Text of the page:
The right to defend oneself has traditionally been heavily protected by courts in all scenarios. However, the refuge that an act of self–defense provides becomes muddled in the context of an insurance agreement. State courts are split on whether an insured who claims to have acted in self–defense is entitled to legal representation and compensation from the insurer in light of an insurance contract containing an intentional injury exclusion clause. This clause is used virtually uniformly throughout the insurance industry and it has caused courts to ponder if an act of selfdefense fits within the language of such a clause, and, consequently, if an act of self–defense should be excluded from insurance coverage. This Note analyzes both the textual and public policy arguments that are set forth by the proponents of each side of this dispute as well as the lines of reasoning courts use in justifying their divergent rulings. Taking this analysis into consideration, this Note ultimately concludes that acts of self–defense should be excluded from coverage when traditional policy terms are used.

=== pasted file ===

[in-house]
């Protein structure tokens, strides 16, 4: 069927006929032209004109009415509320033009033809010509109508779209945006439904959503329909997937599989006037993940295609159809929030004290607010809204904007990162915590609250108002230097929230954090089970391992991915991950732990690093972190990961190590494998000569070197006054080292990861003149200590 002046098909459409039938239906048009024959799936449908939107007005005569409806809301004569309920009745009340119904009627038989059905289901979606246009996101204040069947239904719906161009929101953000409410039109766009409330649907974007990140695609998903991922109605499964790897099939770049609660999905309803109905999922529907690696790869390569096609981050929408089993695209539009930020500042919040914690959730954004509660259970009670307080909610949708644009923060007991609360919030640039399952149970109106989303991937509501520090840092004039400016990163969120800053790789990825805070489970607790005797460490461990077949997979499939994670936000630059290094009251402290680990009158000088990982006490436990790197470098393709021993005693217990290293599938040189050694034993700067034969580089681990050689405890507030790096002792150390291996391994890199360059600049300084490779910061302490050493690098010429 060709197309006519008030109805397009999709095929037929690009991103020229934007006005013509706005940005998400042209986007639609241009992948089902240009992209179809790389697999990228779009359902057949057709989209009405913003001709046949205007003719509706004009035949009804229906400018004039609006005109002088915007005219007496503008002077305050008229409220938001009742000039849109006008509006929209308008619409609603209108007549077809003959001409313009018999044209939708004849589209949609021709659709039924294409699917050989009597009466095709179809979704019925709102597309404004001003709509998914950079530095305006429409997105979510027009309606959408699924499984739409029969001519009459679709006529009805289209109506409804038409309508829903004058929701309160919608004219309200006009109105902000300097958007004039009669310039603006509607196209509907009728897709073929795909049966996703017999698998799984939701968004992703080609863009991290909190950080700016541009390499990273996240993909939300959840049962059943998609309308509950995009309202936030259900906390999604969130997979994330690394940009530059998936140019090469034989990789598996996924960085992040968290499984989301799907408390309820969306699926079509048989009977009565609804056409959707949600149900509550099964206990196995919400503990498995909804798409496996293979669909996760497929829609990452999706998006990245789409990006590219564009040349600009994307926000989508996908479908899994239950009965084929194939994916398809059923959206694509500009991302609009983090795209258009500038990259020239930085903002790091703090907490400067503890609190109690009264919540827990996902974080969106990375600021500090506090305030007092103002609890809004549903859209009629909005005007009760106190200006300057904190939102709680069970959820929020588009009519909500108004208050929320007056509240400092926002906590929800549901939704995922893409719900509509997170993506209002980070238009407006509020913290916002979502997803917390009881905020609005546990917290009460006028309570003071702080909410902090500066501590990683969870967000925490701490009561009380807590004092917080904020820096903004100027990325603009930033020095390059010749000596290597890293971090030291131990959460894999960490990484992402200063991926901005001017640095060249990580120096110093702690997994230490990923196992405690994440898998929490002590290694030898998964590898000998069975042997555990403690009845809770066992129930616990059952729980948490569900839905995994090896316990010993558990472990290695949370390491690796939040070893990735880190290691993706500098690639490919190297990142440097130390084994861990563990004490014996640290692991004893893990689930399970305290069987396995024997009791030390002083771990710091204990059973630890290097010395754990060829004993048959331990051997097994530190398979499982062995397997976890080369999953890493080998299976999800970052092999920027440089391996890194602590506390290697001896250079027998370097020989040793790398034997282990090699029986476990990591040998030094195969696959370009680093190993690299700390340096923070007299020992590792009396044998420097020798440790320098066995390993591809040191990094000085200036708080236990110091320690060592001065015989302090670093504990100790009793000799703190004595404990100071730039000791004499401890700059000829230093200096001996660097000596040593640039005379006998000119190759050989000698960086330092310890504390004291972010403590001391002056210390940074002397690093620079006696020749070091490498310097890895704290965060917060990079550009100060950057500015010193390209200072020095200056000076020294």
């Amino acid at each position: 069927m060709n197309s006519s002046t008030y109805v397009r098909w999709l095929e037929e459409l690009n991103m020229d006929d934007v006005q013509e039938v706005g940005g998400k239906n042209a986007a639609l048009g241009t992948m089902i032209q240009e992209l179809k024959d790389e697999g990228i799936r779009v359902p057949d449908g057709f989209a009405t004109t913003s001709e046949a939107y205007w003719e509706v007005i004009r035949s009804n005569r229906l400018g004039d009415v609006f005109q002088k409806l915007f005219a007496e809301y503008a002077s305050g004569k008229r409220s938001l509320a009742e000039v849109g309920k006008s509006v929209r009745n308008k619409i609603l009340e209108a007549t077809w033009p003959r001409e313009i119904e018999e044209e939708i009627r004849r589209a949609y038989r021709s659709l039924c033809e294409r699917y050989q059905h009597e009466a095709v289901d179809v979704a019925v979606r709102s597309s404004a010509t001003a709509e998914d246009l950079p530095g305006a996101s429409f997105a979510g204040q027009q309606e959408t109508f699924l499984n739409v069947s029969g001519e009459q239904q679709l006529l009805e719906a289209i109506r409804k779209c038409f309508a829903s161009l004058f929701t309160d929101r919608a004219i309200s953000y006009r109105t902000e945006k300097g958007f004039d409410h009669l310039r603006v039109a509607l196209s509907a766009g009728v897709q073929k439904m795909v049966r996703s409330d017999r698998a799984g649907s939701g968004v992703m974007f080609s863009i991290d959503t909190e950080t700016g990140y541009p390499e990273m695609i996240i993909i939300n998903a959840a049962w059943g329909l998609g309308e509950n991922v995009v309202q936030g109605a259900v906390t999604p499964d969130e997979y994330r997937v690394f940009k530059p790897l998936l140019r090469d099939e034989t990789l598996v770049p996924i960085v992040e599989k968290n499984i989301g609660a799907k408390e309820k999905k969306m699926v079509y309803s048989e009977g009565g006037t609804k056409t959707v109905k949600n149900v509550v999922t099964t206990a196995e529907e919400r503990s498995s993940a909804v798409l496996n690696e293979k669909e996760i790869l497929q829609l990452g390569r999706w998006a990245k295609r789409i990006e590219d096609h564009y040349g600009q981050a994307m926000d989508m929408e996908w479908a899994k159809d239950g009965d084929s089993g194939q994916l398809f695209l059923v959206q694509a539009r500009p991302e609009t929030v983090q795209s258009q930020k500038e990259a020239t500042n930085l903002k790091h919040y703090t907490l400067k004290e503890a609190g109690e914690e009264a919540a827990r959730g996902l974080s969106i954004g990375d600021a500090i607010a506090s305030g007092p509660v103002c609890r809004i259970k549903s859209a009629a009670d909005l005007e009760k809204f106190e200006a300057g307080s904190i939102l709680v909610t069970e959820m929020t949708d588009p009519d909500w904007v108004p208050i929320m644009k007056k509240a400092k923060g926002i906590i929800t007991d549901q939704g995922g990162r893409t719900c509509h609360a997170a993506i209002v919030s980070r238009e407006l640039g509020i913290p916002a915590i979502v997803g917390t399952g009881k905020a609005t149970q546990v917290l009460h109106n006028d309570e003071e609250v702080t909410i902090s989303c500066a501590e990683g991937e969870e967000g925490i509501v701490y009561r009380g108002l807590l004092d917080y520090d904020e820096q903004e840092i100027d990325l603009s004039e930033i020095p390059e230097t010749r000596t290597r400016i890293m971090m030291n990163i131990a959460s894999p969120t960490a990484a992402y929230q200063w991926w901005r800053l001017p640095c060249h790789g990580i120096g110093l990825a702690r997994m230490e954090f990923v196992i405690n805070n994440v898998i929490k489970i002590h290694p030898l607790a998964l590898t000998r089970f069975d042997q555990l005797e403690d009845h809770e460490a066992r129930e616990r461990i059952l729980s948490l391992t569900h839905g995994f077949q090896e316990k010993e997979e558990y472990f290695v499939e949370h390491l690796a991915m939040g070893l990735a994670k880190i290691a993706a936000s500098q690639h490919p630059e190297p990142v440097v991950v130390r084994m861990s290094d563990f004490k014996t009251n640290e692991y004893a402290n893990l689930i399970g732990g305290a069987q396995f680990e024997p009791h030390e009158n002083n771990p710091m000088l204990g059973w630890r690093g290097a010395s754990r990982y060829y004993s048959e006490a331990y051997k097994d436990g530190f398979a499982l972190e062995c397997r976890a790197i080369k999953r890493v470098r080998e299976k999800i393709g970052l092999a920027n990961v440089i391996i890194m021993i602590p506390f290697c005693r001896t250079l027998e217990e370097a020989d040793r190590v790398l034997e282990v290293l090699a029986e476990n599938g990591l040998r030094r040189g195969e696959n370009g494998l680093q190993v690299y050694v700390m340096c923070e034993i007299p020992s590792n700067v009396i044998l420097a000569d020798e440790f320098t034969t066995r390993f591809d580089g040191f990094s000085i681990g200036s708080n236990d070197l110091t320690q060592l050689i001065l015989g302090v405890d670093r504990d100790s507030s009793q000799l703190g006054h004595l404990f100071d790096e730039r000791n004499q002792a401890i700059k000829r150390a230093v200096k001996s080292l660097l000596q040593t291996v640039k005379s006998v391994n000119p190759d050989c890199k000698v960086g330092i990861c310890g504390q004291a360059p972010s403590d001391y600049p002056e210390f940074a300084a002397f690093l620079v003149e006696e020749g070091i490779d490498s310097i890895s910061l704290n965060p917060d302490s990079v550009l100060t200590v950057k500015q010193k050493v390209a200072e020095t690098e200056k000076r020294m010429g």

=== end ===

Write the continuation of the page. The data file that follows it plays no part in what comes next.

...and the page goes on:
No Defense for Self-Defense: Determining Whether Courts Should Order Insurers To Represent Insureds Who Have Acted in Self-Defense,
82 Fordham L. Rev. 205
Available at: http://ir.lawnet.fordham.edu/flr/vol82/iss1/5